This Is Why Johnson & Johnson Will Stop Selling its Baby Powder
Pharmaceutical company Johnson & Johnson (J&J) announced that it will discontinue worldwide sales of its popular baby powder from 2023. The decision was taken two years after ending sales of this product in the United States and Canada after receiving multiple lawsuits for suspicions about its safety.
Through a brief statement, the company informed that it made the “business decision” to replace its talcum powder products with corn starch. Even so, it withdrew its position on the safety of its cosmetic talc, arguing that scientific analyses have proven that it doesn’t contain asbestos and doesn’t cause cancer.
Why is Johnson & Johnson suspending the sale of its talcum powder?
As reported in a publication of the British newspaper The Guardian, the pharmaceutical company Johnson & Johnson (J&J) has been facing thousands of lawsuits for years from women who have developed ovarian cancer after using its talcum powder products on a regular basis.
And while their stance on the safety of the product remains firm, they reported in a brief note that they intend to “transition” from the talc base for their powders to corn starch. They point to purely commercial reasons, but the announcement puts them back in the eye of the storm, especially among those who point out that the company was aware of the harmful effects of the product.
“We continually evaluate and optimize our portfolio to better position the business for long-term growth. his transition will help simplify our product offerings, deliver sustainable innovation and meet the needs of our consumers and evolving global trends.” The company noted in the statement.
We think you may also enjoy reading this article: What Foods Should You Not Feed Your 9 Month Old Baby?
J&J assures there’s nothing to fear
Despite multiple lawsuits, and the penalties it has faced over the issue, Johnson & Johnson (J&J) stands by the idea that its talcum powder-including the famous Johnson’s Baby Powder is safe for consumers.
“Our position on the safety of our cosmetic talc remains unchanged. We strongly support decades of independent scientific analysis by medical experts around the world confirming that Johnson’s talc-based baby powder is safe, doesn’t contain asbestos and doesn’t cause cancer,” he pointed out.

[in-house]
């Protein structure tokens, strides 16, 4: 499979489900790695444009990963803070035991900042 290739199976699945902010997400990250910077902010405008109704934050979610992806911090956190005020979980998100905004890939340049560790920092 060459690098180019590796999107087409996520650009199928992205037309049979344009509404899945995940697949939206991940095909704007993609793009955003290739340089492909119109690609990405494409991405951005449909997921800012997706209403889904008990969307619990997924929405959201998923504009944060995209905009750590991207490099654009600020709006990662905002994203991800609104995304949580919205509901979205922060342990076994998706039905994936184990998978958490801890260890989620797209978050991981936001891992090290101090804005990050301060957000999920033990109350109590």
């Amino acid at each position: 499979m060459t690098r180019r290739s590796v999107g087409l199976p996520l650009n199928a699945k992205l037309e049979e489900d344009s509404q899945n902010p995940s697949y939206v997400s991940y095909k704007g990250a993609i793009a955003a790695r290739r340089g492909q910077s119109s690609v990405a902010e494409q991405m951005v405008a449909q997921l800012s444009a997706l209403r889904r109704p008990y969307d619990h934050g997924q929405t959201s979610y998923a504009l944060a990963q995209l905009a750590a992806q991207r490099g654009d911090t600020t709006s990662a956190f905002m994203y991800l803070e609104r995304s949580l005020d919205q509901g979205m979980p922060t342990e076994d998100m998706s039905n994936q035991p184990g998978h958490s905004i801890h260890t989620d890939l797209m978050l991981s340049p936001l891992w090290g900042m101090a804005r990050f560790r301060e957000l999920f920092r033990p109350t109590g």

Johnson & Johnson and the controversial lawsuits against its talcum powder
For several years now, Johnson & Johnson’s talcum powder has been in the midst of controversy over its possible link to the development of ovarian cancer. In 2017, a Los Angeles court in California (United States) ordered the company to pay $417 million to a 63-year-old woman who developed ovarian cancer from applying baby powder to her intimate area for several years.
According to the jury’s argument, the company failed to adequately warn about the potential risks of the product and its link to this disease. It further noted that J&J had been aware of these dangers for several years. Subsequently, the U.S. Food and Drug Administration (FDA) found small amounts of asbestos in J&J talcum powder, forcing the company to recall a batch of more than 33,000 bottles of the product from the market.
In 2020 – and amid thousands upon thousands of lawsuits – the company decided to suspend sales of talcum powder in North America, given the drop in sales it had as a result of what they termed “misinformation.”
Today, they continue to face legal challenges in the quest to defend the safety of their products.